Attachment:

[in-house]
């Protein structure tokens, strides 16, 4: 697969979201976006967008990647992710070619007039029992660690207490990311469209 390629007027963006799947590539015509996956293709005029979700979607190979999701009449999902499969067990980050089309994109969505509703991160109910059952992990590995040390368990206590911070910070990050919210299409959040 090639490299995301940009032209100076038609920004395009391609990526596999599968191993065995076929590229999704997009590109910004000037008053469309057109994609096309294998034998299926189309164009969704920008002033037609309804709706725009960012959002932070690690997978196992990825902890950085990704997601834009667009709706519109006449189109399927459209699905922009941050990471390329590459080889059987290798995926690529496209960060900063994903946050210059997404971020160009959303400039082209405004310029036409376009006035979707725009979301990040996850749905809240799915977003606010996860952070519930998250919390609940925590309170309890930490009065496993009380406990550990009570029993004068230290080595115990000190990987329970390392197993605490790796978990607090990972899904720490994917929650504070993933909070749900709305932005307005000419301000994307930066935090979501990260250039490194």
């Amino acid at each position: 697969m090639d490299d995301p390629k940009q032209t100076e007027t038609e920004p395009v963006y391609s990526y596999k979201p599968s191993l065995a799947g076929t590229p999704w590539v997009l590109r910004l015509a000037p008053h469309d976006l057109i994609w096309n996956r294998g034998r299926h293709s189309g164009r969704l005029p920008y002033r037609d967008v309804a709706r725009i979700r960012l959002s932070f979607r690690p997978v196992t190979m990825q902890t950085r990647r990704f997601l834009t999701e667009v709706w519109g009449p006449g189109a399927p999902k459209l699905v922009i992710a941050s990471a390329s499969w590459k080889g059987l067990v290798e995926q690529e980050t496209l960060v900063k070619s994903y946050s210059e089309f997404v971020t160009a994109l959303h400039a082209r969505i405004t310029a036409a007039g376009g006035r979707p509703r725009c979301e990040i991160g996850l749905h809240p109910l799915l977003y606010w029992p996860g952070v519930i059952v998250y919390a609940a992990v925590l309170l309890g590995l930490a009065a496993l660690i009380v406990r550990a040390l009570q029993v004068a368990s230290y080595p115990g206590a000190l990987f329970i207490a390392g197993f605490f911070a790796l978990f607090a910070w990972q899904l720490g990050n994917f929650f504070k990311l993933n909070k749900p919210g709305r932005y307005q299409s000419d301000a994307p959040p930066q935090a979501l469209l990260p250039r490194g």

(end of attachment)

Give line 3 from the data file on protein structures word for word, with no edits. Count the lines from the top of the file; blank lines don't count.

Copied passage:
């Amino acid at each position: 697969m090639d490299d995301p390629k940009q032209t100076e007027t038609e920004p395009v963006y391609s990526y596999k979201p599968s191993l065995a799947g076929t590229p999704w590539v997009l590109r910004l015509a000037p008053h469309d976006l057109i994609w096309n996956r294998g034998r299926h293709s189309g164009r969704l005029p920008y002033r037609d967008v309804a709706r725009i979700r960012l959002s932070f979607r690690p997978v196992t190979m990825q902890t950085r990647r990704f997601l834009t999701e667009v709706w519109g009449p006449g189109a399927p999902k459209l699905v922009i992710a941050s990471a390329s499969w590459k080889g059987l067990v290798e995926q690529e980050t496209l960060v900063k070619s994903y946050s210059e089309f997404v971020t160009a994109l959303h400039a082209r969505i405004t310029a036409a007039g376009g006035r979707p509703r725009c979301e990040i991160g996850l749905h809240p109910l799915l977003y606010w029992p996860g952070v519930i059952v998250y919390a609940a992990v925590l309170l309890g590995l930490a009065a496993l660690i009380v406990r550990a040390l009570q029993v004068a368990s230290y080595p115990g206590a000190l990987f329970i207490a390392g197993f605490f911070a790796l978990f607090a910070w990972q899904l720490g990050n994917f929650f504070k990311l993933n909070k749900p919210g709305r932005y307005q299409s000419d301000a994307p959040p930066q935090a979501l469209l990260p250039r490194g």